ever go spinning out of control, whisking the judge up to such a velocity that he’s propelled through the roof of the Helix, out of the stratosphere, never to be heard of again, hopefully. And could that judge please be Kian Egan?
Basically, you end up devoting a huge tranche of your life to a protracted, padded-out karaoke night. Musically, it’s the equivalent of someone pouring blancmange in your ears. But you hang in there to see what happens in the end. And what happens in the end is: you have a five-second ‘hurray’ for the winner, someone whose name you instantly forget. With all the time you’ve munching weak spot has always been the fact I’m a sucker for any show that involves people wanting to build a wacky house and deciding to go for it, with a smug presenter snooping around, e.g. Grand Designs. Gradually, over the aeons I invested in watched that telly-fest of bricks and mortar, I realised I couldn’t care less about joists, insulation and problems with site managers. I get the gist: self-builds are inevitably complicated and time-consuming, but they shouldn’t also be so for me, the viewer, watching from my sofa in my plain old home. I just want to see the plans, and then the final thing. The rest is wadding. Now what I do is tape it, watch the beginning, speed to the end, see the final house, go ‘oh right’ and Bob’s your uncle! An hour of telly time-waste condensed into 10 minutes. With the sound down so I don’t have to listen to Kevin McCloud: result.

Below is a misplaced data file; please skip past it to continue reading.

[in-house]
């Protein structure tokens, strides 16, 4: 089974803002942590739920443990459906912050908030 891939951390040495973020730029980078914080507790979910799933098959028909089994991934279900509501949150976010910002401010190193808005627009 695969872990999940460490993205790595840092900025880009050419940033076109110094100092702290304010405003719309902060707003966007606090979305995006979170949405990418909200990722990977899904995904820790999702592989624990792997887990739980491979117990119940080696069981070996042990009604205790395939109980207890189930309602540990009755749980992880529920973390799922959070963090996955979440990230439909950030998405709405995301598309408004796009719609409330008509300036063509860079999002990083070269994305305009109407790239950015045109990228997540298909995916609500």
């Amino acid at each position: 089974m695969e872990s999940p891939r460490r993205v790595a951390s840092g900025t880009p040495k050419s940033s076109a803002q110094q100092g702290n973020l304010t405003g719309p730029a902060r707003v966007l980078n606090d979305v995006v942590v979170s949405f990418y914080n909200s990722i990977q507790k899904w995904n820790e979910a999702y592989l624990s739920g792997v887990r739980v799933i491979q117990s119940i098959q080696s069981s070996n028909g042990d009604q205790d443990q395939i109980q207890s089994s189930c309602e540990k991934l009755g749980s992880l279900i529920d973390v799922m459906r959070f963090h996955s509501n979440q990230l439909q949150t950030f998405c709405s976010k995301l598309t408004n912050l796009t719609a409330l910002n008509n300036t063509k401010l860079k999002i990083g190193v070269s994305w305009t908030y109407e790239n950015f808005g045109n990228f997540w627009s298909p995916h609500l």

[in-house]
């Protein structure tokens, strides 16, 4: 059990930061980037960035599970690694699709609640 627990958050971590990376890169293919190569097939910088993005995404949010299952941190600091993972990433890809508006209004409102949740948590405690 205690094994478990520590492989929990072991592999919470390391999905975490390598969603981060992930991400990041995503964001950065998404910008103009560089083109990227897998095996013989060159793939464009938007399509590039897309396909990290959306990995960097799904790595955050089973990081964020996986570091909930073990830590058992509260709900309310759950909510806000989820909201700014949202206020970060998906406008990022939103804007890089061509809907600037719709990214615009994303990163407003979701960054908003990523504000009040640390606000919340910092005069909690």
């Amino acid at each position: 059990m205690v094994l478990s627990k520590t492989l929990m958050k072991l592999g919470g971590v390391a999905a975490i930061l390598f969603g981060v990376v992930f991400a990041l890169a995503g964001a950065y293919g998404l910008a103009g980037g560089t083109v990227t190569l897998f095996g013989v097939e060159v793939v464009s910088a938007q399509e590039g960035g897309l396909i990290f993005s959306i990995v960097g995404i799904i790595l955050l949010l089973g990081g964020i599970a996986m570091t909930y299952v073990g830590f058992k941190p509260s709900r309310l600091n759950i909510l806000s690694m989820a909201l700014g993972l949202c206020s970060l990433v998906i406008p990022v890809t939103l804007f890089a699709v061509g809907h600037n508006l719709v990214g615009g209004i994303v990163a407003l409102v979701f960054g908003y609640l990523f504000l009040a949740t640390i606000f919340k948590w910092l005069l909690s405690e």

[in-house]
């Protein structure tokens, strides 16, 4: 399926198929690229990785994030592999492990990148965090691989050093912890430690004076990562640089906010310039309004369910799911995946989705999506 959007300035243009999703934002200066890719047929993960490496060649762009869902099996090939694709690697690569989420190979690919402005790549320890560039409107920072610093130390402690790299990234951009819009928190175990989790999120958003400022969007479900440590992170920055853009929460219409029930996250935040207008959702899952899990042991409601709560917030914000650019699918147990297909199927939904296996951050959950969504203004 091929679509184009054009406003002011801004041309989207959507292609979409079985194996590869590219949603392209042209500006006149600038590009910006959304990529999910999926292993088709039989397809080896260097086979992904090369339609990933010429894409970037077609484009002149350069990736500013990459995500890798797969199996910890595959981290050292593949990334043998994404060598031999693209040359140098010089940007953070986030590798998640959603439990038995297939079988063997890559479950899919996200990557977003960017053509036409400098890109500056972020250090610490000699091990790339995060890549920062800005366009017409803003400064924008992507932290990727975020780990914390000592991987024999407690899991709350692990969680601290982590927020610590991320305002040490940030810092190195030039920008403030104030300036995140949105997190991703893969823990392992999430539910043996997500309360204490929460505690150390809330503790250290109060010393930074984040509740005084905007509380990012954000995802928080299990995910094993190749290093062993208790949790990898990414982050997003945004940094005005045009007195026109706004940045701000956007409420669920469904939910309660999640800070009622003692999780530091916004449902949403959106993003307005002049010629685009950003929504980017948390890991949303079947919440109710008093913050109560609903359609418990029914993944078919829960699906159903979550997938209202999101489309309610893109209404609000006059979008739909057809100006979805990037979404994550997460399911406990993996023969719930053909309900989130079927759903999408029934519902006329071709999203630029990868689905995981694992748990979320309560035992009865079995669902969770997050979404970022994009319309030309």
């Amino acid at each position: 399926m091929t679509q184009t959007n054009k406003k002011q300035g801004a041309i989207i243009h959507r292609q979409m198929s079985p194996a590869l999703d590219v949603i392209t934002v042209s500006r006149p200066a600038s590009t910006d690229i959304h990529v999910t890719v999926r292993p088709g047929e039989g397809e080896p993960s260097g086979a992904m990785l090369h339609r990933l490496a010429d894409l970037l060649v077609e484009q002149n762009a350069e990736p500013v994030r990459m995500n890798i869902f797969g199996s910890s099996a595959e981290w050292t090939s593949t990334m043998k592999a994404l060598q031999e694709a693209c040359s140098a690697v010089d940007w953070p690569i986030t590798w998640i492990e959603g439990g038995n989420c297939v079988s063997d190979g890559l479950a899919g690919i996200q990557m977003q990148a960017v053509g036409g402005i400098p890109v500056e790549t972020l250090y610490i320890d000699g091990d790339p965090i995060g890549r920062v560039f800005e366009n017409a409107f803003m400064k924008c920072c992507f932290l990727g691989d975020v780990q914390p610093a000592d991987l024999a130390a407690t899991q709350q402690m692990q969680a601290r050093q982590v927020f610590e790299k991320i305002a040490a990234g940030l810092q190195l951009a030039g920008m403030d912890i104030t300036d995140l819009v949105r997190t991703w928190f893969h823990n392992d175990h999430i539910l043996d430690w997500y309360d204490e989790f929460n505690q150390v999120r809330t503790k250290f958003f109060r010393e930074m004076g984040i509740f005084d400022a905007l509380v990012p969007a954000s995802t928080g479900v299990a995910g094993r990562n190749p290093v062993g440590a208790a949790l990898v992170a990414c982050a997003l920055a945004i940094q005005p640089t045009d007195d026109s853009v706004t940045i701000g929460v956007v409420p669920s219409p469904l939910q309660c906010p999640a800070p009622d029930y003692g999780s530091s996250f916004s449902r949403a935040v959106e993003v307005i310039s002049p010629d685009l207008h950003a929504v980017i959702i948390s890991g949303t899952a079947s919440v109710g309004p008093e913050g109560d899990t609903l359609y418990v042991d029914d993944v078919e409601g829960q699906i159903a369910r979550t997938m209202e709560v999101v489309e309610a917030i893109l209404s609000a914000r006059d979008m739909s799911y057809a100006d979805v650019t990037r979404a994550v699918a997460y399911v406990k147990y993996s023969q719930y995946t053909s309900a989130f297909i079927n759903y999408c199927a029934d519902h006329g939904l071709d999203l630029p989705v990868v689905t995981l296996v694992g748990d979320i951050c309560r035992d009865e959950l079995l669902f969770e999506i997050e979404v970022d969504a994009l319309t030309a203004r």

And don’t talk to me about the multitude of series you’re told are ‘must see’, like Homeland, Breaking Bad, True Blood, The Wire. Yeah, yeah, I get the idea — it’s a golden age of American telly, but that doesn’t mean I’m going spend an age devoted to being ‘audience’. It’s a travesty, I know, but here’s how I engage with such telly, if at all: borrow the box-set off someone, watch the first few episodes, then revert to Wikipedia, read the rest as episode synopses, and whoop-de-doo — I’m keeping up and saving time, at the same time.
But you can’t do that with The Voice Of Ireland. It has to be watched fresh. How would a synopsis read? ‘Week 112: A bloke called Jim got knocked out; Kian called Bressie a doughnut, again; Sharon was lovely, and fierce thin, again; and Jamelia wondered how she’d juggle her two brothers. That hardly captures the ‘magic’ of it all. Meanwhile, I’ve leapt over the first two items on my resolution list straight to the third: learn to accept yourself as you are. It’s a great feckin’ excuse.